Thus, it was contended that the different sections of the Act and the Rules made thereunder do not impose any restrictions nor do they prevent the producers from their right to sell the jute produced by them fa a competitive market. On the other hand all the provisions are conducive towards providing facilities for sale under better competition without the cultivator being fettered or made to sell under duress. The notifications under Sections 3 and 4 bring direct advantage to the jute growers in the particular area inasmuch as the point of transaction and the place of transaction are localised and unestricted activities of traders at various points are ckecked.
The market committee as contemplated under Section 5 of the Act has been constituted in Development Department Notification No. 23468 dated 24-6-59. This committee as provided under Sub-section (1) of Section 6 is a committee representing all interests, namely, agriculturists, traders, local body, co-opeative as well as Government Officers. The Market Committee for the Kendupatna area thus consists of 15 members out of which seven are agriculturists, four are traders, one representative of local body, one from the co-operative, one is the regional marketing officer and the Sub-divisional Officer, Sadar (Cuttack) as the Chairman of the said Committee.
Accordingly, in the constitution of the Com-mittee the agricultural interest has been duly safeguarded by adequate representation of seven members out of 15 as against four from traders. Sub-rule (4) of Rule 55 of the Orissa Agricultural Produce Markets Rules, 1958, lays down that the price, of agricultural produce brought into the market for sale shall be settled by open auction or by open, agreement and not by secret signs and no deduction shall be made from the agreed price of the consignment except for any authorised trade allowance. Sale by open auction system is therefore the best method to ensure competitive market and as such the contention of the petitioner that the right to sell jute grown by him as a producer in a competitive market is not infringed in any way.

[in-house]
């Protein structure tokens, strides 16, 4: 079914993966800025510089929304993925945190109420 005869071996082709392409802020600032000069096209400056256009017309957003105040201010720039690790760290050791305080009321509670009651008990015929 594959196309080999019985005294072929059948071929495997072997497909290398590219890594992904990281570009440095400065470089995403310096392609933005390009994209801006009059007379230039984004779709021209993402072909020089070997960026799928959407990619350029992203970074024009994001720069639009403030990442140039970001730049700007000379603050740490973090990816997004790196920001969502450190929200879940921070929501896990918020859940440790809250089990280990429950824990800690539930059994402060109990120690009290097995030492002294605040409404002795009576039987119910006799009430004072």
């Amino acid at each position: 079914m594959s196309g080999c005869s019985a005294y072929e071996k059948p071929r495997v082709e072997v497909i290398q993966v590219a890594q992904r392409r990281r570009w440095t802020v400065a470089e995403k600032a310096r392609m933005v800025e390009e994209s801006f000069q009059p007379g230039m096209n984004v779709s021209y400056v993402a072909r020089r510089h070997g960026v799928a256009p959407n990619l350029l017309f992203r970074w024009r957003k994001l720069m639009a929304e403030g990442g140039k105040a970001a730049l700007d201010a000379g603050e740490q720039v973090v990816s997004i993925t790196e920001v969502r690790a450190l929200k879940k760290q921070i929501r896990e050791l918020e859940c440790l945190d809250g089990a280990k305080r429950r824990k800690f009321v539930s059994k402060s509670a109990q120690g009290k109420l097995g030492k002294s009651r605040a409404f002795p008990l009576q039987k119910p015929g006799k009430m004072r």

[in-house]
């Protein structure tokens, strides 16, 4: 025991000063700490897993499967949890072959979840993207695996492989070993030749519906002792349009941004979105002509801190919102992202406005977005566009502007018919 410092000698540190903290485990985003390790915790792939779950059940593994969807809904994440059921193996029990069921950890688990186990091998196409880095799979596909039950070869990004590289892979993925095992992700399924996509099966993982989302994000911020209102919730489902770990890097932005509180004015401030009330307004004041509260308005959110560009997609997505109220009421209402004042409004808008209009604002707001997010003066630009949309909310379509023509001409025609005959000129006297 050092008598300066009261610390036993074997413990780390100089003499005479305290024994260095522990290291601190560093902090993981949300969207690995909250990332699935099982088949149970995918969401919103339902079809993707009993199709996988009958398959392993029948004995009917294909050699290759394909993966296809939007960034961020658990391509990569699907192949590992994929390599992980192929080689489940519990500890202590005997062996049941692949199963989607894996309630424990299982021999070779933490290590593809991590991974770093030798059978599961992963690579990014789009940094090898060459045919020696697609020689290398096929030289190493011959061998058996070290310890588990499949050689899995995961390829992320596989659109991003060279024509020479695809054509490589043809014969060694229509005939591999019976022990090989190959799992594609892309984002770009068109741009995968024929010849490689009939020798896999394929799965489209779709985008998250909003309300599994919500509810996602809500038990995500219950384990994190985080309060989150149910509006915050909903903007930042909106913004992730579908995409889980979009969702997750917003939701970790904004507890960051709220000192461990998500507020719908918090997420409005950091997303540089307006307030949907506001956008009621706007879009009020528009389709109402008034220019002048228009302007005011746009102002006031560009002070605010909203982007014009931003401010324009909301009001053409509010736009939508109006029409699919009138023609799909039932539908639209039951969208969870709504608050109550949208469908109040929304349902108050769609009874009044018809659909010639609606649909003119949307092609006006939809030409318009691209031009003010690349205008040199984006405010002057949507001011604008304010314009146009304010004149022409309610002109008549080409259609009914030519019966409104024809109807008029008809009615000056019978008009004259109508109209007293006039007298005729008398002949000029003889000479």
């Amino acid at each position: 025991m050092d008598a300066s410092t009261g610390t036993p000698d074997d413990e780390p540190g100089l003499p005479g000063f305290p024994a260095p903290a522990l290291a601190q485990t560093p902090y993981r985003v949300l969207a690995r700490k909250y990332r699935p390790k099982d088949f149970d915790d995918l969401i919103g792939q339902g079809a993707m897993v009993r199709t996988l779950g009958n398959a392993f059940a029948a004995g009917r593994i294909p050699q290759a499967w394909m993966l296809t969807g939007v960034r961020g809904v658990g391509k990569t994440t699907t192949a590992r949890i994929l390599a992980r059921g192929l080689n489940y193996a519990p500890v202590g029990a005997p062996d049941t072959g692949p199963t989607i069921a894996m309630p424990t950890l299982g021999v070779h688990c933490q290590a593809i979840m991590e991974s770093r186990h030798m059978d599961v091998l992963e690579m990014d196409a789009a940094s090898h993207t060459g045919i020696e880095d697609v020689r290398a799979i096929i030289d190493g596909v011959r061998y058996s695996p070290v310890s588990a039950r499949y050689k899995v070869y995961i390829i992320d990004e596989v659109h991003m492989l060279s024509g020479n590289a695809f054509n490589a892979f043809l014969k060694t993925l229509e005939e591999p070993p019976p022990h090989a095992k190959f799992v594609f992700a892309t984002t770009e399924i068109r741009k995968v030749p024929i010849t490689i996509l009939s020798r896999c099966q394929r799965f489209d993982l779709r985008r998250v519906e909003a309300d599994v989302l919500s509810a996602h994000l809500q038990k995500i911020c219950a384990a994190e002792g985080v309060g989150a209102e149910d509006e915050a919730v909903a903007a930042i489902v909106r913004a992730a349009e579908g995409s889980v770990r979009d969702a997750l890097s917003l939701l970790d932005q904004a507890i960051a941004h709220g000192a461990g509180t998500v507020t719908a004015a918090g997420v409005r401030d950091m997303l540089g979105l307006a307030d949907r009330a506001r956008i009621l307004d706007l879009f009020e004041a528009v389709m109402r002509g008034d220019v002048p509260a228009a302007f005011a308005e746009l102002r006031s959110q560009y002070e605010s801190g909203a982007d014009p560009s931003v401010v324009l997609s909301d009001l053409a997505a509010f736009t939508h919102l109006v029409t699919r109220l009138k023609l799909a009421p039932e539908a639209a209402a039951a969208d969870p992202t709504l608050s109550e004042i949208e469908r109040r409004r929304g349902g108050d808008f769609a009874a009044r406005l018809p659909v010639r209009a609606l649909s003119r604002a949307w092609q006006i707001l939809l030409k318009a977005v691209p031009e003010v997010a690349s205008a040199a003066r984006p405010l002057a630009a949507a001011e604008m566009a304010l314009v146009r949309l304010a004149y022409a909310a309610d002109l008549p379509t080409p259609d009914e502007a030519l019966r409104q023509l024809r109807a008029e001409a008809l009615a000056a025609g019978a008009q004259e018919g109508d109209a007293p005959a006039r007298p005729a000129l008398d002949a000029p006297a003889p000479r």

On the contrary better facilities are afforded to him so as to encourage competition. The notified commodities brought from villages to the market yard are put to auction in the presence of respective buyers who assemble at the prescribed time and place. The sale is also permissible under special circumstances' and the highest bidder is declared as the buyer for that commodity after obtaining the assent of the seller. If a seller does not sell his produce he is at liberty to pledge his produce with any trader or commission agent for later sale at adequate price. No such restriction of sale is imposed upon the producer outside the area of market proper, which comprises of nine surrounding Gram Panchayats. Thus, the producer gets the following benefits:
(1) Correct weighment is ensured where weighing is done by licensed weighmen under the supervision of the market committee staff. Only 40 seers (standard) of jute is taken as unit of one maund as against 41 to 43 seers in the present system.
(2) Better market price due to open auction system.
(3) Market charges on weighing, handling, market fees are clearly defined.
(4) Undue deduction on driage and samples, as prevalent in the present system are strictly prohibited.
(5) Arrangements are made for settlement of dispute regarding quality and weighment and deduction etc.
(6) Arrangements for the display of correct market information in the market yard are also made.
(7) Quick payment is made to the producers, through issue of sale slips by the purchaser trader, and
(8) Amenities such as rest houses, cattle shed, drinking water and light arrangement, canteen etc. are provided for the person using the market yard.